My daughter received the first phase of her orthodontia adventure last week. She had one apparatus placed on her lower teeth, a lip bumper. It's a kind of an internal face mask that makes her look like she's taken up chewing tobacco, minus the spitting. On the top teeth she has a more medieval kind of thing that we need to crank on every other day. Like a tiny torture rack for her mouth. My wife and I were commenting the other day on the unfairness of taking a human at the most baffling and uncomfortable possible age, a time when just being in your body feels like a betrayal of some sort, and then inserting items in your mouth that hurt, make you talk funny, and prevent you from eating all of the most fun foods.
She's been a rock star through this. She couldn't eat solid food for three days, she came down with a nasty head cold the day this work got done, all in all it was a miserable week. One of the things I admire most about my daughter is her ability to just put her head down and move through something unpleasant. She is the more fearful of our two girls, the least likely to choose to do something she hasn't done before, the one that hangs at the back of the pack. And yet, when a situation is thrust upon her, when there is no choice to be made, she just sucks it up and keeps on swimming. Among other things, this makes her an exceptional traveling companion. She'll get quiet, almost to the point of disappearing, but she's with you and she stays with you until you come out the other side. I like that.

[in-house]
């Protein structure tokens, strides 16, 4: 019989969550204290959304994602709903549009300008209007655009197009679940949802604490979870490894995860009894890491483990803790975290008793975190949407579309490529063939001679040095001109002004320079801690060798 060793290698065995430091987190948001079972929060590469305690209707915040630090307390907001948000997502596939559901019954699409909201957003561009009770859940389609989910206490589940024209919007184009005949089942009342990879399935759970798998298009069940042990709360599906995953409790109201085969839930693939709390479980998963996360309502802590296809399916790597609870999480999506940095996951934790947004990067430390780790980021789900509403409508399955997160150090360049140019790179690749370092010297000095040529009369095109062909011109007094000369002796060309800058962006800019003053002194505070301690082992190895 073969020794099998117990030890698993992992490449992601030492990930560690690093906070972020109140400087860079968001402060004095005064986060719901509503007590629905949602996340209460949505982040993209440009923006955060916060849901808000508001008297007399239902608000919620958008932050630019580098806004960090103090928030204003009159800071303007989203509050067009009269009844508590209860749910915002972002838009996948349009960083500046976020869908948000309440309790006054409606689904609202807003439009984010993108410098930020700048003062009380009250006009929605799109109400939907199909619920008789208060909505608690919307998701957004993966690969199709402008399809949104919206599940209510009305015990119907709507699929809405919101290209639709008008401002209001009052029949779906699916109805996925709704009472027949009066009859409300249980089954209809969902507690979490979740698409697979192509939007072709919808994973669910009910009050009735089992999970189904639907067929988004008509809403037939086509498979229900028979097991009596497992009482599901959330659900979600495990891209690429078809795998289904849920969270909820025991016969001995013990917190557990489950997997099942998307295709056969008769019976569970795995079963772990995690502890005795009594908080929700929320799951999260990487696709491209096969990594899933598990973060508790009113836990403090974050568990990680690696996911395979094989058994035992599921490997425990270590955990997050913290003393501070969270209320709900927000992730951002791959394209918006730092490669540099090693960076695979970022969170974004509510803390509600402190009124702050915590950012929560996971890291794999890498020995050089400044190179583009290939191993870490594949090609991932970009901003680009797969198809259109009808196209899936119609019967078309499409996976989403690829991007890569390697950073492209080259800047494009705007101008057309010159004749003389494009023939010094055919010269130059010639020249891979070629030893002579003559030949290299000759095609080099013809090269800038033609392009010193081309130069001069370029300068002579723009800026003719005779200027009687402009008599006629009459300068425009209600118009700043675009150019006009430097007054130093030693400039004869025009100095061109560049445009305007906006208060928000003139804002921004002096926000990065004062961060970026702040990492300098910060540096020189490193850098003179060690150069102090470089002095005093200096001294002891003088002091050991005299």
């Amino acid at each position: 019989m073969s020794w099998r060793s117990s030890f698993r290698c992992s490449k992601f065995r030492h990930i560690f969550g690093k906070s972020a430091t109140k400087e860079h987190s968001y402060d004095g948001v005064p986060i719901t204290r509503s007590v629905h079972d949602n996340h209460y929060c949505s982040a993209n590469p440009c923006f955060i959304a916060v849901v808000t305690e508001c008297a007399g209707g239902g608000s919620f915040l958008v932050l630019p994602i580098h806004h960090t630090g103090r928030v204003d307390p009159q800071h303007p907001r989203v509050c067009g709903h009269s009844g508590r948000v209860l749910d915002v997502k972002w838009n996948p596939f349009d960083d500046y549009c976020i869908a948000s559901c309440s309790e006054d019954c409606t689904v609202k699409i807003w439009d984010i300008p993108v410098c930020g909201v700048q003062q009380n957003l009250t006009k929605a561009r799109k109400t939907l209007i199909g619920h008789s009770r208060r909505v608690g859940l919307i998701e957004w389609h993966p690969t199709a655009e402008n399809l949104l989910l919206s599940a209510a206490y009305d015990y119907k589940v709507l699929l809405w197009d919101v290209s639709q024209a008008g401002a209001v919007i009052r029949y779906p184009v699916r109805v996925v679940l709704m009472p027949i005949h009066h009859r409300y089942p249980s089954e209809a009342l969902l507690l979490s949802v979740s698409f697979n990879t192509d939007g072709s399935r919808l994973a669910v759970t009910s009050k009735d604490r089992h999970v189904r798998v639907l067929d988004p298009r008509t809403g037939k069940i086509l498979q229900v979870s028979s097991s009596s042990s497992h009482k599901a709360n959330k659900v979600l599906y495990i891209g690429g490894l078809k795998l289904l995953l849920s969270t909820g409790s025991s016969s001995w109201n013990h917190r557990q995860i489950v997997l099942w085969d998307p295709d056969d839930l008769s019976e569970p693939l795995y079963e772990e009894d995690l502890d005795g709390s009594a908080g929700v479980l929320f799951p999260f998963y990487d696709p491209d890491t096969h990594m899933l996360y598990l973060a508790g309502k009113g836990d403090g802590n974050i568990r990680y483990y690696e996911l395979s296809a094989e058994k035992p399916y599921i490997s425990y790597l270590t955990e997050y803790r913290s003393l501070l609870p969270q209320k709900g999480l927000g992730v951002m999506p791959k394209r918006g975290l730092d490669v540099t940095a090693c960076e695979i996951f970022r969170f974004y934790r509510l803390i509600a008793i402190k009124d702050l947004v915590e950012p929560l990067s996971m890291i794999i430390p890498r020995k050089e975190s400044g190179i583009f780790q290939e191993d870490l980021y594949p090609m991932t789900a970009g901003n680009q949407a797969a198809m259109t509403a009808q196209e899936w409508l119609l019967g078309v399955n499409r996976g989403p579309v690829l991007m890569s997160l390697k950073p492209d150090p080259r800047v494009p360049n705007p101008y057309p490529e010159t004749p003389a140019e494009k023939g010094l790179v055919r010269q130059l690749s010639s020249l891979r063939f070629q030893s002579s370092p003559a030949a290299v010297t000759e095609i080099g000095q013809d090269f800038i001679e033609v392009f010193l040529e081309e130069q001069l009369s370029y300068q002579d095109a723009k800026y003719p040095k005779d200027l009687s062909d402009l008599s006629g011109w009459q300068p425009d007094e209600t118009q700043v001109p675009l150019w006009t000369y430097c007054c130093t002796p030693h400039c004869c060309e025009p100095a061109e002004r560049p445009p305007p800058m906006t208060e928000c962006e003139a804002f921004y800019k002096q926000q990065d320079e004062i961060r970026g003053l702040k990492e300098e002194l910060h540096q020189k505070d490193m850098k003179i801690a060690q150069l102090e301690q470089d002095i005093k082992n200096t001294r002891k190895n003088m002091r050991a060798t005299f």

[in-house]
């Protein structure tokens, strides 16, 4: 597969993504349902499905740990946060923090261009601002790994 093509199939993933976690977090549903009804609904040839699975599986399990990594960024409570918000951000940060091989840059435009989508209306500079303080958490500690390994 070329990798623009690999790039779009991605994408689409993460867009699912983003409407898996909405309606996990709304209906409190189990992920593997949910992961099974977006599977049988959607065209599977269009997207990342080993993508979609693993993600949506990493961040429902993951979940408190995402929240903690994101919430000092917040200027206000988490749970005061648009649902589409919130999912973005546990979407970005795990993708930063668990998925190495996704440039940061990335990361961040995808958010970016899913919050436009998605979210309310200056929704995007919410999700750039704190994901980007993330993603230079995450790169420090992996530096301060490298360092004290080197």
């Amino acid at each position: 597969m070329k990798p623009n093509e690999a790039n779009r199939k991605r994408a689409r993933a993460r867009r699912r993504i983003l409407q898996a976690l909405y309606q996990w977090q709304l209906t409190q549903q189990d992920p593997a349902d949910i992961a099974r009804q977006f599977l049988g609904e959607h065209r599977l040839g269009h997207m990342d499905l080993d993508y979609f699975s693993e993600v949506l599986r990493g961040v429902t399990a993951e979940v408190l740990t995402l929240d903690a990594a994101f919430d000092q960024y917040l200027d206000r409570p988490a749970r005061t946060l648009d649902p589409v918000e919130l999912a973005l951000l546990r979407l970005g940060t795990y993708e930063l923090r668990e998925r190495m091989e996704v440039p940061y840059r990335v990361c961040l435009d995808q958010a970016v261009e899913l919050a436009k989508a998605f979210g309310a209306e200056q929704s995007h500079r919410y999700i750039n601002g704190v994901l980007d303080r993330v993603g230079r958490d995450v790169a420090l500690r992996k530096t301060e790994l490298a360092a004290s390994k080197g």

Sometimes you see things in your kids that make you feel like they're gonna be OK. For me it's not so much grades in school or sports trophies. It's major personality traits, and habits that seem like they have been solidly woven into the fabric of who they are. In her case these include an addiction to reading, a keen eye for the weirdness of what we as a society have chosen to deem "normal", and the ability to just go deep and wait out a difficult moment. Maybe I had something to do with this, maybe it's just who she is. It doesn't matter to me at all how these things came to make up a part of her. It just makes me smile to see it.
I'm proud and delighted to have kids that I actually like as human beings. Real individual people that I would most likely choose to hang out with, even of they weren't my kids. They say it's an "awkward age". I disagree. I think it's our own discomfort with ourselves that feels awkward. The deeper our comfort level with our own bodies, past traumas, present dramas and future prospects, the less awkward this age group feels to us. They have great things to teach us, if we can be brave enough to take on the lesson.